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Administration Procedures
Grades 5-8 Performance Task
Contributed by: Kentucky Department of Education (KDE)


Students investigate Newton's Laws of Motion and the Law of Conservation of Energy. They examine how a ball and half-ball behave and relate these laws to what happens to the balls. Students produce a graph of the data collected and compare the bounces of the half-ball to the bounces of the racquetball.

Note: Although the major science discipline content of this task is described in the National Science Education Standards for students in grades 9-12, the task was originally designed for grade 8 students by the Kentucky Department of Education.

This task is designed to take students approximately 45 minutes to complete.

Overall Task Content Area:

Physical Science

Specific Knowledge Areas:

Motions and forces

Performance Expectations:

  • conducting investigations
  • using equipment
  • gathering, organizing, and representing data
  • formulating conclusions from investigational data
  • applying scientific principles to develop explanations and solve new problems

National Science Education Standards:

8 A SI 1: Ability necessary to do scientific inquiry: Grades 5-8

1.4 Develop descriptions, explanations, predictions, and models using evidence. Students should base their explanation on what they observed, and as they develop cognitive skills, they should be able to differentiate explanation from description providing causes for effects and establishing relationships based on evidence and logical argument. This standards requires a subject knowledge base so the students can effectively conduct investigations, because developing explanations establishes connections between the content of science and the contexts within which students develop new knowledge.

1.8 Use mathematics in all aspects of scientific inquiry. Mathematics is essential to asking and answering questions about the natural world. Mathematics can be used to ask questions; to gather, organize, and present data; and to structure convincing explanations.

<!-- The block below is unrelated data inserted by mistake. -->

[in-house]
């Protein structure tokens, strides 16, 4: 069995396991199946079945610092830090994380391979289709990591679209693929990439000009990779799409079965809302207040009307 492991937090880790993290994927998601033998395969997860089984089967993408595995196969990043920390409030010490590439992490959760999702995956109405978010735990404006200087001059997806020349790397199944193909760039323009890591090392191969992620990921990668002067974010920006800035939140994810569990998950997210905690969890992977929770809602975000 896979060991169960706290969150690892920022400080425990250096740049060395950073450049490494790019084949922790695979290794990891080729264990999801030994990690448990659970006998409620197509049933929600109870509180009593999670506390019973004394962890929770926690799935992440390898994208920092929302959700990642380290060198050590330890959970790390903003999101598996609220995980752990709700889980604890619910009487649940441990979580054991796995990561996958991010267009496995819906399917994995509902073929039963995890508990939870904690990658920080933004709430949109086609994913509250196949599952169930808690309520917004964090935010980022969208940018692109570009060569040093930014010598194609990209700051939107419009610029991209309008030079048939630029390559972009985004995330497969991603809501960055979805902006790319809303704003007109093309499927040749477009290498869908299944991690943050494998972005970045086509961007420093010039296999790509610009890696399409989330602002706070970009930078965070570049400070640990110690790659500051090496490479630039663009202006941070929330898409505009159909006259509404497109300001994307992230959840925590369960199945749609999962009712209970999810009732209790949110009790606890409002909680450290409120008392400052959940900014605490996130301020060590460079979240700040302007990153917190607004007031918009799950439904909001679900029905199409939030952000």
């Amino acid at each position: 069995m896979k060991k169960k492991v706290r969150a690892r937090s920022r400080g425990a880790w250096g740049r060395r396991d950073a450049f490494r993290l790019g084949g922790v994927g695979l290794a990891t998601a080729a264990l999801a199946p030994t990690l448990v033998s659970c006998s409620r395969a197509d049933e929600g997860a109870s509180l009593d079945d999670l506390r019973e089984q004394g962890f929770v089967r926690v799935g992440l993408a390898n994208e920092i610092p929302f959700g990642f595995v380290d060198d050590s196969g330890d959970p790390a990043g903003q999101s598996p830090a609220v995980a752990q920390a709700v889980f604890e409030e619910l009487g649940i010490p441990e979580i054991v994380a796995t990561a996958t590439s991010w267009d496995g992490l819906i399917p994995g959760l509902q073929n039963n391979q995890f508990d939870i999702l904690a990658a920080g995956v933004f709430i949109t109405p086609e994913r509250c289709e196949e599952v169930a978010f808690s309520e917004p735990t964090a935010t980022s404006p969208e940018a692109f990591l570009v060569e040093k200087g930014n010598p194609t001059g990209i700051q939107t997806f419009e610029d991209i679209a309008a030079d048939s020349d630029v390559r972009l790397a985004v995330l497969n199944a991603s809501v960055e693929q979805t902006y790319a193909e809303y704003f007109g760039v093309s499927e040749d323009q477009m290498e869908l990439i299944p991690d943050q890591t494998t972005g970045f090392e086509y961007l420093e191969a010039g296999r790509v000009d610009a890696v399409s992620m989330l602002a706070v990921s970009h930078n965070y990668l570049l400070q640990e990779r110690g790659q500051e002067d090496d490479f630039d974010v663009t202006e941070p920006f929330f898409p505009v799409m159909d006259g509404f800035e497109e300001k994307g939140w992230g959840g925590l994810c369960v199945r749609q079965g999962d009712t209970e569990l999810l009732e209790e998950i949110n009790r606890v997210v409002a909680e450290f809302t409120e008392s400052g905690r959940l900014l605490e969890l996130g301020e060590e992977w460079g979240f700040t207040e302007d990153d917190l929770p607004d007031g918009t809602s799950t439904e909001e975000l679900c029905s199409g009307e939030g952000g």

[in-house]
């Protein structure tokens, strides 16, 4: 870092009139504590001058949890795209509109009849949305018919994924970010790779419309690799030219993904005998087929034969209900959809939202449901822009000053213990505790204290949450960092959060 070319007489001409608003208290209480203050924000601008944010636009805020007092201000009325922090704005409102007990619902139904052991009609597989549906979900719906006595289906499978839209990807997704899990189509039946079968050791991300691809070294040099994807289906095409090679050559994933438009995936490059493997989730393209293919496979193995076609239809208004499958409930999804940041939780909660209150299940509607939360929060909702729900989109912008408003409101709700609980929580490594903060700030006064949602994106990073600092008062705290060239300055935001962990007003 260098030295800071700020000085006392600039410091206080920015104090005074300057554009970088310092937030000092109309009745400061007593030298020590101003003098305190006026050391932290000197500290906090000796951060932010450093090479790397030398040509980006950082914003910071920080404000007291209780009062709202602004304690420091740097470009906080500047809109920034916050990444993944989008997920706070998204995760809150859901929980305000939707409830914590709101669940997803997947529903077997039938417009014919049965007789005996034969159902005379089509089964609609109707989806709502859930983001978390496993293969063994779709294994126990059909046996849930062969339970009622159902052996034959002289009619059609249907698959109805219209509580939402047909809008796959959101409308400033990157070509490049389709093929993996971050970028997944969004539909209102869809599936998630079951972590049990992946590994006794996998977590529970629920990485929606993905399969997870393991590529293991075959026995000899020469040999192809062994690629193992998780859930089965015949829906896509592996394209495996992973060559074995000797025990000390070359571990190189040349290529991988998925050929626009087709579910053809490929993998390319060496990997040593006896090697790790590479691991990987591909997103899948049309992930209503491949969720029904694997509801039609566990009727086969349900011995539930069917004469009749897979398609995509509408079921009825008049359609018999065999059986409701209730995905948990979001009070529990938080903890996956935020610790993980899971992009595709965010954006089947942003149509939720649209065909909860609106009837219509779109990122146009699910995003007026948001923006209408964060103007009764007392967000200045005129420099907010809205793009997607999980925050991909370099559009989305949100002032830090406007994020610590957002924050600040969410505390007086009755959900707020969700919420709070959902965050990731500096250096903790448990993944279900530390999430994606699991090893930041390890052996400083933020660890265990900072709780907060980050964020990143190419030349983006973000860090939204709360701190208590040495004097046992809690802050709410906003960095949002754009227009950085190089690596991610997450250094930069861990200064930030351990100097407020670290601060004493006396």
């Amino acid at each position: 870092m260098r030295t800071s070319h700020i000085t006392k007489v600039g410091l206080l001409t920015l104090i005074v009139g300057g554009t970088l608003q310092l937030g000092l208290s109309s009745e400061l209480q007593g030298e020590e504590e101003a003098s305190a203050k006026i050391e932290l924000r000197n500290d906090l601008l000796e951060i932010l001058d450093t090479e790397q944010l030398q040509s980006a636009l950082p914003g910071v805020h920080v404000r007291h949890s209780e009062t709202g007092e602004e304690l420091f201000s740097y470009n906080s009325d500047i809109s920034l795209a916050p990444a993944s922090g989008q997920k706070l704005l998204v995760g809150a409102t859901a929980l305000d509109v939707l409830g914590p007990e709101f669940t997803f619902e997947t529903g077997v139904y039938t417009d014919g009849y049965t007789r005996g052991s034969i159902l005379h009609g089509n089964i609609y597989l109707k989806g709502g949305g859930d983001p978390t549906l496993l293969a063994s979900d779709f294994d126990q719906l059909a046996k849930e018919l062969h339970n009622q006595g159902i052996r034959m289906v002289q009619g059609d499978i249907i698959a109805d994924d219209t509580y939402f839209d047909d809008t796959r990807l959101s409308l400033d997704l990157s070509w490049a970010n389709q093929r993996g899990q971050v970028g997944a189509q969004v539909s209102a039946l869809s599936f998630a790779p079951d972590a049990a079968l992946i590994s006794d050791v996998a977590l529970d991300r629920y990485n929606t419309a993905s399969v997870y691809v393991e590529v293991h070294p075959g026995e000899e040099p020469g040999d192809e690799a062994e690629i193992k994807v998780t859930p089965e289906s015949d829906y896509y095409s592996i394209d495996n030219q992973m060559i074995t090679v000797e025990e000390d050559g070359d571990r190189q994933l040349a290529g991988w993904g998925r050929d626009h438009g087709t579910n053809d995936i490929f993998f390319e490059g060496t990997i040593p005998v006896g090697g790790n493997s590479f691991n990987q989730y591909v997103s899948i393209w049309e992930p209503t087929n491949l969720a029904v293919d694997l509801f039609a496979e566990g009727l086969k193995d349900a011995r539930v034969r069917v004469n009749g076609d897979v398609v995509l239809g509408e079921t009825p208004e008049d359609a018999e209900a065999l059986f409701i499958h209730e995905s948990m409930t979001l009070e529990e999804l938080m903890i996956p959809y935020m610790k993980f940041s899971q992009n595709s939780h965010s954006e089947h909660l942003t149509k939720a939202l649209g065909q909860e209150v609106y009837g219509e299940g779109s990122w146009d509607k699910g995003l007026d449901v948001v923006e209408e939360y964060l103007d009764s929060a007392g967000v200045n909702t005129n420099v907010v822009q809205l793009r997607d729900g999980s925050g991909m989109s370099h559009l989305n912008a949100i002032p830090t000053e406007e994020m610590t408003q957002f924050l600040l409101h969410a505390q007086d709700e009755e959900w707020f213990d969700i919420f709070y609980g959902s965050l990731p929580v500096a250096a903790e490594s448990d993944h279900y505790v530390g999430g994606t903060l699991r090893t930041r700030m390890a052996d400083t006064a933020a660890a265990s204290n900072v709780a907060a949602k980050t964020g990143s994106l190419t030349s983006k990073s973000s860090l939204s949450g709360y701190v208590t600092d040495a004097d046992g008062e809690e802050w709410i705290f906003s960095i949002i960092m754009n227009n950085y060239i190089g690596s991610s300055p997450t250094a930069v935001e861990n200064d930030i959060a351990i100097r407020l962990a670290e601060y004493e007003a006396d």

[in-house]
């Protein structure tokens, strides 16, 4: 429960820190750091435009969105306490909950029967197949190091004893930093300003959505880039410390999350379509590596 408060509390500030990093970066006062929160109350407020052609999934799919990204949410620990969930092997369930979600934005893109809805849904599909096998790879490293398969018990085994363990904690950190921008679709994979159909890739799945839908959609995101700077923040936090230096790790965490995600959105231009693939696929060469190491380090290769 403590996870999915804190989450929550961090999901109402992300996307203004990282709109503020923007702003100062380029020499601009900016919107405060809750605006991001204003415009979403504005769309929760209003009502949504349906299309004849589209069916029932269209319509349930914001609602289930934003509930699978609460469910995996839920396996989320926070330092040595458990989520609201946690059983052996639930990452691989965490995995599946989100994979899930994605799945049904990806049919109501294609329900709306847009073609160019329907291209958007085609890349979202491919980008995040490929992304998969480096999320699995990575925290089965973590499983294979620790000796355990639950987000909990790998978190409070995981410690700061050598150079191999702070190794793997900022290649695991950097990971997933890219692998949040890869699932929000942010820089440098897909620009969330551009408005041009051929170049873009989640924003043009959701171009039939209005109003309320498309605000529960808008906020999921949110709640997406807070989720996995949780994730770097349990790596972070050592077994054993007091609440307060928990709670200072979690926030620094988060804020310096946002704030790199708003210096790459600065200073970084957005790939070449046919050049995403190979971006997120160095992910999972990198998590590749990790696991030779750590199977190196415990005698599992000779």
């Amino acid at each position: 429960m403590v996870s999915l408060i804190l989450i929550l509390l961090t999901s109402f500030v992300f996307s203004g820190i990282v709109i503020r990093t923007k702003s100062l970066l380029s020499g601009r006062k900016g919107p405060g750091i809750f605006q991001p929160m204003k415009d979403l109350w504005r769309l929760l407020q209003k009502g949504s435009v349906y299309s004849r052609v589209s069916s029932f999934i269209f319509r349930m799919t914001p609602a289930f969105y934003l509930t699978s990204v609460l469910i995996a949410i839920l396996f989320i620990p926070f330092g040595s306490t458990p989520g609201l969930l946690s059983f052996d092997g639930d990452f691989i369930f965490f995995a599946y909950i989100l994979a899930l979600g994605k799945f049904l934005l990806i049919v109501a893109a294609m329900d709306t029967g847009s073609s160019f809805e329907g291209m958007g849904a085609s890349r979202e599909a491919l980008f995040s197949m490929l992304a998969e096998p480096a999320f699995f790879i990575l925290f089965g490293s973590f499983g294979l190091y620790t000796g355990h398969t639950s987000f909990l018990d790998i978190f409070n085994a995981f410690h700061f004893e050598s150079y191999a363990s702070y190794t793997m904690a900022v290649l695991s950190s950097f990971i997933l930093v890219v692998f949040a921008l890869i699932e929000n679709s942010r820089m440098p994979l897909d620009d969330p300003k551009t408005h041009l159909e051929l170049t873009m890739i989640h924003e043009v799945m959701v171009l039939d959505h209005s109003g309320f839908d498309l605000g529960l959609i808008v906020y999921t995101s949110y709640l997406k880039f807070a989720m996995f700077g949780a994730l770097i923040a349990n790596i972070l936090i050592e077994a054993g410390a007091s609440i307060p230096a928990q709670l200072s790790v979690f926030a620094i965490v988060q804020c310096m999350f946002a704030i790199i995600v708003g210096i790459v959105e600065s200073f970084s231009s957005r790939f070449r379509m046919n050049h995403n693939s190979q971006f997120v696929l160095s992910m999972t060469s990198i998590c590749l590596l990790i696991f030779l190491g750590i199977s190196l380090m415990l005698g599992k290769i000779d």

8 B PS 2: Motions and forces: Grades 5-8
2.1 The motion of an object can be described by its position, direction of motion, and speed. That motion can be measured and represented on a graph.

(Use the "hot" link on the PALS home page to check the full text of related National Science Education Standards, if desired.)

National Council of Teachers of Mathematics:

AL1: Understand patterns, relations and functions:
Grades 6-8 f. represent, analyze, and generalize a variety of patterns with tables, graphs, words, and, when possible, symbolic rules

DAP3: Develop and evaluate inferences and predictions that are based on data:
Grades 6-8 e. use conjectures to formulate new questions and plan new studies to answer them

DAP2: Select and use appropriate statistical methods to analyze data:
Grades 6-8 e. find, use, and interpret measures of center and spread, including mean and interquartile range

PS2: Solve problems that arise in mathematics and in other contexts:
Grades 6-8

COM1: Organize and consolidate their mathematical thinking through communication:
Grades 6-8

CNX1: Recognize and use connections among mathematical ideas:
Grades 6-8

REP1: Create and use representations to organize, record, and communicate mathematical ideas:
Grades 6-8

General Instructions to the Teacher:

This task is designed to take students approximately 45 minutes to complete.

Students may work in groups of 4 (3-5) for the experiment/activity part of this exercise. Students work together for up to 20 minutes. They are instructed to notify you when finished with the group work, and then to go on to the individual work. If students are still working together 20 minutes after the testing begins, instruct them to cease their group work and begin individual work. At this point, they may no longer talk. Whether or not they are just beginning their individual work, remind students that they now have about 25 minutes to complete the individual activity.

Students should be ready to work as soon as the period begins. Group assignments should be made in advance. The materials should be set out at each lab station, if possible. A central supply area, if needed, should be easily accessible. All supplies should be clearly labeled.

Materials for "Half-Ball":

At this station students should have:
One half-ball
Two meter sticks
One racquetball
Calculator for each student
Pencils for each student

Advance Preparation:

Materials should be obtained (or made) and tested for performance prior to the testing period.


  • Be careful.
  • Teachers and students should always exercise appropriate safety precautions and utilize appropriate laboratory safety procedures and equipment when working on science performance tasks.

Kentucky Department of Education
Performance Events 1995-96


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